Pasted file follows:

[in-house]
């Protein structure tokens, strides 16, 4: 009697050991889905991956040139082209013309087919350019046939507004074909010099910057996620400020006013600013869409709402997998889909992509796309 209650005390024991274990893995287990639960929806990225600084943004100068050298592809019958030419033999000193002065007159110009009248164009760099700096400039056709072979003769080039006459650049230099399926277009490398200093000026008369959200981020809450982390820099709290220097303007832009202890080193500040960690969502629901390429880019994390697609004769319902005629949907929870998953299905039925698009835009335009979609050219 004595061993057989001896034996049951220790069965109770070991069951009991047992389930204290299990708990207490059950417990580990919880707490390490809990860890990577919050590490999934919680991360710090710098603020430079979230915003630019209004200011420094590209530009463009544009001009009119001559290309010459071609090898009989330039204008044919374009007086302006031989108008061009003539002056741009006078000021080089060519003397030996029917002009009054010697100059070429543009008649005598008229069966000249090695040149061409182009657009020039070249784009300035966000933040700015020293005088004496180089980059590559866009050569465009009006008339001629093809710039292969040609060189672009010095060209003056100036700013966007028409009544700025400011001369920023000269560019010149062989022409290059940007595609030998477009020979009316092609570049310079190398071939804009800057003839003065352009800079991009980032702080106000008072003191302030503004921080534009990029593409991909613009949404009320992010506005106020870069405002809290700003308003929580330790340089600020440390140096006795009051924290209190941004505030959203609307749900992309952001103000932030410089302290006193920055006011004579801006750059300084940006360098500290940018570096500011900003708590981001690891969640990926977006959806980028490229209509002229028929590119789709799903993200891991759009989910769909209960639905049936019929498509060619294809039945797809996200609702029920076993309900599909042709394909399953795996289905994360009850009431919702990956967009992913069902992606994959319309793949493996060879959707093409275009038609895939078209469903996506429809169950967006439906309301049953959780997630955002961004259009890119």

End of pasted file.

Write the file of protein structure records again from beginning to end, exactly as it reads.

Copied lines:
[in-house]
């Protein structure tokens, strides 16, 4: 009697050991889905991956040139082209013309087919350019046939507004074909010099910057996620400020006013600013869409709402997998889909992509796309 209650005390024991274990893995287990639960929806990225600084943004100068050298592809019958030419033999000193002065007159110009009248164009760099700096400039056709072979003769080039006459650049230099399926277009490398200093000026008369959200981020809450982390820099709290220097303007832009202890080193500040960690969502629901390429880019994390697609004769319902005629949907929870998953299905039925698009835009335009979609050219 004595061993057989001896034996049951220790069965109770070991069951009991047992389930204290299990708990207490059950417990580990919880707490390490809990860890990577919050590490999934919680991360710090710098603020430079979230915003630019209004200011420094590209530009463009544009001009009119001559290309010459071609090898009989330039204008044919374009007086302006031989108008061009003539002056741009006078000021080089060519003397030996029917002009009054010697100059070429543009008649005598008229069966000249090695040149061409182009657009020039070249784009300035966000933040700015020293005088004496180089980059590559866009050569465009009006008339001629093809710039292969040609060189672009010095060209003056100036700013966007028409009544700025400011001369920023000269560019010149062989022409290059940007595609030998477009020979009316092609570049310079190398071939804009800057003839003065352009800079991009980032702080106000008072003191302030503004921080534009990029593409991909613009949404009320992010506005106020870069405002809290700003308003929580330790340089600020440390140096006795009051924290209190941004505030959203609307749900992309952001103000932030410089302290006193920055006011004579801006750059300084940006360098500290940018570096500011900003708590981001690891969640990926977006959806980028490229209509002229028929590119789709799903993200891991759009989910769909209960639905049936019929498509060619294809039945797809996200609702029920076993309900599909042709394909399953795996289905994360009850009431919702990956967009992913069902992606994959319309793949493996060879959707093409275009038609895939078209469903996506429809169950967006439906309301049953959780997630955002961004259009890119």